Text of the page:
The University of Fribourg (French: Universite de Fribourg; German: Universitat Freiburg) is a university in the city of Fribourg, Switzerland. It was founded in 1889 by local businessman Georges Python, although the origins of the university can be traced to 1580 with the foundation of the Jesuit Seminary of St. Michel. Courses in this University are given in the French language and German language. Except for certain departments (such as history and law) where curricula are available in both languages, students are normally expected to understand both languages. Students number about 10,000. Traditionally, the university also attracts a strong contingent of students from Italian-speaking Ticino. The Misericorde Campus, constructed between 1939 - 42 was designed by the architects Honegger and Dumas, students of the famous Swiss architect Le Corbusier and as such is deemed to be of major architectural importance. There are five faculties: Catholic theology, law, natural sciences, arts, and economics & social sciences.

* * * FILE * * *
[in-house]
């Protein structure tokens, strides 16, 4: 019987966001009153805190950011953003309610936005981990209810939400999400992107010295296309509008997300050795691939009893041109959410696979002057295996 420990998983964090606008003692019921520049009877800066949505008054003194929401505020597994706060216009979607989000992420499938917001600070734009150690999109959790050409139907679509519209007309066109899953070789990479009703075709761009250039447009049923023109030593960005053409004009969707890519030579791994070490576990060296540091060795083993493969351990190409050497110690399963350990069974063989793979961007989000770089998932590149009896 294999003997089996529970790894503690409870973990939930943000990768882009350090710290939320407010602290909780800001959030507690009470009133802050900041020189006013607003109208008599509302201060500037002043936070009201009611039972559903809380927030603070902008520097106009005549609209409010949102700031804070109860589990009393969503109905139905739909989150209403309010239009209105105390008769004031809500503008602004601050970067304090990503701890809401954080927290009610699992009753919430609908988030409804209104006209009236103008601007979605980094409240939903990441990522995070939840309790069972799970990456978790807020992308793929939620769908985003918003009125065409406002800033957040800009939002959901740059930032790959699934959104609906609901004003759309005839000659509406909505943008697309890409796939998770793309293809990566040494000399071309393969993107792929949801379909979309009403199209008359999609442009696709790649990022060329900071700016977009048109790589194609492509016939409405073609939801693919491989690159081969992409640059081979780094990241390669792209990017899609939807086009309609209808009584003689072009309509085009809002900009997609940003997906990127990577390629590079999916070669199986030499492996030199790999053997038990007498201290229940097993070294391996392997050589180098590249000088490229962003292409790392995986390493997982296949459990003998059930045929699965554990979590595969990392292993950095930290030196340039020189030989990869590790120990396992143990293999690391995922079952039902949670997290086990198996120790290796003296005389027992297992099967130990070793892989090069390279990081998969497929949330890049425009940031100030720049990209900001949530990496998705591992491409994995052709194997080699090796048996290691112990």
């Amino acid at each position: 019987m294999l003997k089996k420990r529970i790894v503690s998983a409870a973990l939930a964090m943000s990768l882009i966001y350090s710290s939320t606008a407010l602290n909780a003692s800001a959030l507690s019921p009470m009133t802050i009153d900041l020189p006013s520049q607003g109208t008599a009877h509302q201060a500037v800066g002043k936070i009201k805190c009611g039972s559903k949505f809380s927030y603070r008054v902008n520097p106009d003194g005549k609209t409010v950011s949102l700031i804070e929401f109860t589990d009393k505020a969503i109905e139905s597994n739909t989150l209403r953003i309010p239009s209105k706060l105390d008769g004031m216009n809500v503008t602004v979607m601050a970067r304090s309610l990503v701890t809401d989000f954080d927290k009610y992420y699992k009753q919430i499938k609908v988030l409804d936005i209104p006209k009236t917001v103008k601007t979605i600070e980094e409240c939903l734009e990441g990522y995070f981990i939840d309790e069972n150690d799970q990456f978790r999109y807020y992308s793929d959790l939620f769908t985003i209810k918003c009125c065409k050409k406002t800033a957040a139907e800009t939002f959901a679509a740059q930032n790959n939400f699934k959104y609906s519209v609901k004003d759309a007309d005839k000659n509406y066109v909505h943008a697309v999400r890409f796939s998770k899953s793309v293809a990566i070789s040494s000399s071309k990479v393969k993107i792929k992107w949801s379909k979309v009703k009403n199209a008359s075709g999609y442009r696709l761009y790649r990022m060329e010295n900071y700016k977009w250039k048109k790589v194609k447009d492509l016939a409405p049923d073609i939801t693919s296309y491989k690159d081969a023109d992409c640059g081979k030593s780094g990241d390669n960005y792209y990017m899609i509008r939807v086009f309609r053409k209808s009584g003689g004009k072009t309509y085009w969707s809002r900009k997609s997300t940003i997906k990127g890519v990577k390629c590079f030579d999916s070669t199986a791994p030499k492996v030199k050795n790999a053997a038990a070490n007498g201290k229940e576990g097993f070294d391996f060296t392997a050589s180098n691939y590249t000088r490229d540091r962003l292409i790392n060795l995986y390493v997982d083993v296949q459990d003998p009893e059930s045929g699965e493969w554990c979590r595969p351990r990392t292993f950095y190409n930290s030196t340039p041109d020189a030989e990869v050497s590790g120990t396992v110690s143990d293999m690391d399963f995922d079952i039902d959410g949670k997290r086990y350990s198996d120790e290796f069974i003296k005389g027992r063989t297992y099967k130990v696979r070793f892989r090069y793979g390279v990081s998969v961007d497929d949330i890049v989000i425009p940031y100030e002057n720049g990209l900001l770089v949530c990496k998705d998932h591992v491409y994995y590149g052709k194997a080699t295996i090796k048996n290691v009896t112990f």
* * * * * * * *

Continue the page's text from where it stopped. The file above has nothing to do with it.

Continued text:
The University of Fribourg is the bilingual university "par excellence" in Switzerland. Fribourg is a typical university town, with a high quality of life and excellent conditions for progressing in one's studies. At the crossroads of Germanic and Roman languages, it constitutes a cultural bridge between the German and French traditions, as well as between northern and southern Europe. The university itself reflects this situation: 50% of the students speak German as their mother tongue, 30% French, and 7% Italian. Created in 1889, the university embodies a living dynamic interaction among around 215 professors and 10,000 students from over 100 countries. Students often choose Fribourg because its programs can be followed in German and French. Students can obtain a diploma with a specific "bilingual" certification which gives them a competitive advantage on the job market. However, bilingual study is not mandatory. English is compulsory at the masters level in sciences. Lectures in English are available in the major disciplines. The University of Fribourg has established a number of collaborative partnerships with leading universities around the world to promote exchanges, joint teaching programs, and research projects. Research at the University of Fribourg is based on teamwork, interdisciplinary strategies, ethical responsibility, and an open dialogue with the commercial world. 200 research groups work on some 650 projects, many of which find an immediate industrial application.